Other Free Encyclopedias » Medicine Encyclopedia » Aging Healthy - Part 3 » Pneumonia - Risk Factors For Pneumonia And Predictors Of Outcome, Diagnosis Of The Microbial Etiology Of The Pneumonia - Epidemiology, Prevention of pneumonia

Pneumonia - Diagnosis Of The Microbial Etiology Of The Pneumonia

nursing physician sputum cells blood microorganism

The signs and symptoms listed earlier suggest pneumonia to the physician. A chest radiograph is used to confirm the diagnosis (see Chest radiograph of a nursing home patient with pneumonia. The white area in the lung is the pneumonia. The white area in the middle and on the left is the heart and major blood vessels. (Courtesy of the author.) accompanying images). The next step is to determine the microbial cause of the pneumonia. To do this a blood sample is collected for culture. Only 6 to 10 percent of these cultures will be positive. If a sputum sample can be coughed up it is submitted to the laboratory for culture. When examined under the microscope sputum contains many white blood cells and few squamous epithelial cells (these are cells that line the mouth). Examination of the sputum under the microscope can often suggest the infecting microorganism. For example, if only pairs of small round cells that stain with a common solution are seen in a sputum specimen with lots of white blood cells, then the most likely cause of the pneumonia is Streptococcus pneumoniae.

Culture of the sputum and identification of the microorganisms isolated usually requires two to three days. Isolation of a specific microorganism allows the physician to select an antibiotic that will be most effective against this microorganism. Unfortunately most elderly persons cannot produce a sputum specimen for culture. Under these circumstances the attending physician has to choose antibiotics based on the most likely cause of the pneumonia. Some patients who are critically ill as a result of the pneumonia may have a diagnostic bronchoscopy. Here a small tube is passed down the trachea to the bronchi and samples of respiratory secretions are aspirated for culture. Occasionally a lung biopsy is necessary for diagnosis. Other tests that can be used in the diagnosis of pneumonia include a urine sample to detect Legionella antigen.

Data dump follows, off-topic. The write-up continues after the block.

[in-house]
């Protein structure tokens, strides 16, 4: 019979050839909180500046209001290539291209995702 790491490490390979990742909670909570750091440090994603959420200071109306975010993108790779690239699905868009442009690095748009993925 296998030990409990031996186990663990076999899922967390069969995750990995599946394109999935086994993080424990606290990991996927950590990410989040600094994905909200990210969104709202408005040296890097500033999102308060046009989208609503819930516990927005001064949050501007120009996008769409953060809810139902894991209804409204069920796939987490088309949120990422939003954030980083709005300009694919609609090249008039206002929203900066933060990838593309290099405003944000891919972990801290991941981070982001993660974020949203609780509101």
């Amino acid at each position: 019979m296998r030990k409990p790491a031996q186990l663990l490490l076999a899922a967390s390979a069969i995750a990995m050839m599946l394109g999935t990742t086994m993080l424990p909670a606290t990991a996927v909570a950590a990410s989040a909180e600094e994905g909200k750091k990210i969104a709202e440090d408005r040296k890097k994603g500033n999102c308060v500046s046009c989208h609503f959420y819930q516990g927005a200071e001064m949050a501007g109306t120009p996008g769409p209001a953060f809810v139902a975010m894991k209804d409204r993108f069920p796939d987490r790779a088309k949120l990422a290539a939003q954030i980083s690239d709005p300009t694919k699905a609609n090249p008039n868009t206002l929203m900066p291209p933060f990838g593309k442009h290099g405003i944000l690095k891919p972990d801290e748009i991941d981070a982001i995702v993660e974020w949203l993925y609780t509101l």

Antibodies can be detected to a variety of microorganisms that cause pneumonia. Two samples of blood are obtained, one early on in the course of the illness and the other two to six weeks later. Such tests are currently used to diagnose infection with Mycoplasma pneumoniae, Chlamydia pneumoniae, Legionella species, and a variety of viral infections. A four-fold or more increase in the amount of antibody against a specific microorganism between the acute and convalescent phase serum samples indicate that that microorganism caused the pneumonia.

Pneumonia - Treatment Of Community-acquired Pneumonia [next] [back] Pneumonia - Risk Factors For Pneumonia And Predictors Of Outcome

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